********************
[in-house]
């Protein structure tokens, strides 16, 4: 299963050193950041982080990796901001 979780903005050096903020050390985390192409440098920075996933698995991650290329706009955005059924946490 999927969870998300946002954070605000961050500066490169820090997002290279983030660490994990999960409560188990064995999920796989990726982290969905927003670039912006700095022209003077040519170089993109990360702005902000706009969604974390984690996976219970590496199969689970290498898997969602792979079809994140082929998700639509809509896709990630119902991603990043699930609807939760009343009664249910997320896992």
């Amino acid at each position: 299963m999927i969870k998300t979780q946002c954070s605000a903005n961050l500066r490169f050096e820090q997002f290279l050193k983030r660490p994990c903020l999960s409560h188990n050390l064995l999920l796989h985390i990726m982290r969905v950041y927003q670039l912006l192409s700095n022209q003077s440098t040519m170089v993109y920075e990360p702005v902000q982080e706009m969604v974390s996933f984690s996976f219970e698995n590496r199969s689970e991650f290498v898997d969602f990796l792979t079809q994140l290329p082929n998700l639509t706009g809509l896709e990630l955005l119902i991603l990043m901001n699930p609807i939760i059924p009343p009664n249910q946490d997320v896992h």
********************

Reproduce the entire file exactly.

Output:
[in-house]
């Protein structure tokens, strides 16, 4: 299963050193950041982080990796901001 979780903005050096903020050390985390192409440098920075996933698995991650290329706009955005059924946490 999927969870998300946002954070605000961050500066490169820090997002290279983030660490994990999960409560188990064995999920796989990726982290969905927003670039912006700095022209003077040519170089993109990360702005902000706009969604974390984690996976219970590496199969689970290498898997969602792979079809994140082929998700639509809509896709990630119902991603990043699930609807939760009343009664249910997320896992």
């Amino acid at each position: 299963m999927i969870k998300t979780q946002c954070s605000a903005n961050l500066r490169f050096e820090q997002f290279l050193k983030r660490p994990c903020l999960s409560h188990n050390l064995l999920l796989h985390i990726m982290r969905v950041y927003q670039l912006l192409s700095n022209q003077s440098t040519m170089v993109y920075e990360p702005v902000q982080e706009m969604v974390s996933f984690s996976f219970e698995n590496r199969s689970e991650f290498v898997d969602f990796l792979t079809q994140l290329p082929n998700l639509t706009g809509l896709e990630l955005l119902i991603l990043m901001n699930p609807i939760i059924p009343p009664n249910q946490d997320v896992h």